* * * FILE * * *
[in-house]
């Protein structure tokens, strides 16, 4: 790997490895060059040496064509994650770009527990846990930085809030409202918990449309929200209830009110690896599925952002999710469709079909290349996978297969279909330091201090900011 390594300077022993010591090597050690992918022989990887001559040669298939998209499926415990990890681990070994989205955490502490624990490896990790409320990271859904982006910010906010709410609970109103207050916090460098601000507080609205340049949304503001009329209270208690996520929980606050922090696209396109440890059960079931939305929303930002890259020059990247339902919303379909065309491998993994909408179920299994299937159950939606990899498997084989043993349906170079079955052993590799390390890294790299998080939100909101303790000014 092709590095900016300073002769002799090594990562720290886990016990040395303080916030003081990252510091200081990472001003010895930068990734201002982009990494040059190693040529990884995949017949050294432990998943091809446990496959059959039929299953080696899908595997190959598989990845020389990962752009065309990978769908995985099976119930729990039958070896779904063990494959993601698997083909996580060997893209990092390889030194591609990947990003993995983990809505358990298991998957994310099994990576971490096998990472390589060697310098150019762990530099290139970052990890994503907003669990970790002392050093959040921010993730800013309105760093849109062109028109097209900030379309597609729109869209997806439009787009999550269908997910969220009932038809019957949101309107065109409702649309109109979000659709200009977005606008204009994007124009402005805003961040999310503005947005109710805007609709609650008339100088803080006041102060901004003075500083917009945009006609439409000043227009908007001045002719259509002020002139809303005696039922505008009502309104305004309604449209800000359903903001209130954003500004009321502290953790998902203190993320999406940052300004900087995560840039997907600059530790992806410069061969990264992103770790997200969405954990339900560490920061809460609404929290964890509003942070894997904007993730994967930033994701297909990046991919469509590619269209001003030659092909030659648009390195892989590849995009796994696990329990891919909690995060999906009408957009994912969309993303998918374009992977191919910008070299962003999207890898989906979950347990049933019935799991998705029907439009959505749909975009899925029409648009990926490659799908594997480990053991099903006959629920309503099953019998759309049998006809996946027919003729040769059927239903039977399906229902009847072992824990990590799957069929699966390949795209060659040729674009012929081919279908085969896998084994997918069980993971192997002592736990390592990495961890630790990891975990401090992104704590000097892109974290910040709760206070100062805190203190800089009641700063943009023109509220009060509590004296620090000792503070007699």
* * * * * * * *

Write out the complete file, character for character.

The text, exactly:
[in-house]
């Protein structure tokens, strides 16, 4: 790997490895060059040496064509994650770009527990846990930085809030409202918990449309929200209830009110690896599925952002999710469709079909290349996978297969279909330091201090900011 390594300077022993010591090597050690992918022989990887001559040669298939998209499926415990990890681990070994989205955490502490624990490896990790409320990271859904982006910010906010709410609970109103207050916090460098601000507080609205340049949304503001009329209270208690996520929980606050922090696209396109440890059960079931939305929303930002890259020059990247339902919303379909065309491998993994909408179920299994299937159950939606990899498997084989043993349906170079079955052993590799390390890294790299998080939100909101303790000014 092709590095900016300073002769002799090594990562720290886990016990040395303080916030003081990252510091200081990472001003010895930068990734201002982009990494040059190693040529990884995949017949050294432990998943091809446990496959059959039929299953080696899908595997190959598989990845020389990962752009065309990978769908995985099976119930729990039958070896779904063990494959993601698997083909996580060997893209990092390889030194591609990947990003993995983990809505358990298991998957994310099994990576971490096998990472390589060697310098150019762990530099290139970052990890994503907003669990970790002392050093959040921010993730800013309105760093849109062109028109097209900030379309597609729109869209997806439009787009999550269908997910969220009932038809019957949101309107065109409702649309109109979000659709200009977005606008204009994007124009402005805003961040999310503005947005109710805007609709609650008339100088803080006041102060901004003075500083917009945009006609439409000043227009908007001045002719259509002020002139809303005696039922505008009502309104305004309604449209800000359903903001209130954003500004009321502290953790998902203190993320999406940052300004900087995560840039997907600059530790992806410069061969990264992103770790997200969405954990339900560490920061809460609404929290964890509003942070894997904007993730994967930033994701297909990046991919469509590619269209001003030659092909030659648009390195892989590849995009796994696990329990891919909690995060999906009408957009994912969309993303998918374009992977191919910008070299962003999207890898989906979950347990049933019935799991998705029907439009959505749909975009899925029409648009990926490659799908594997480990053991099903006959629920309503099953019998759309049998006809996946027919003729040769059927239903039977399906229902009847072992824990990590799957069929699966390949795209060659040729674009012929081919279908085969896998084994997918069980993971192997002592736990390592990495961890630790990891975990401090992104704590000097892109974290910040709760206070100062805190203190800089009641700063943009023109509220009060509590004296620090000792503070007699």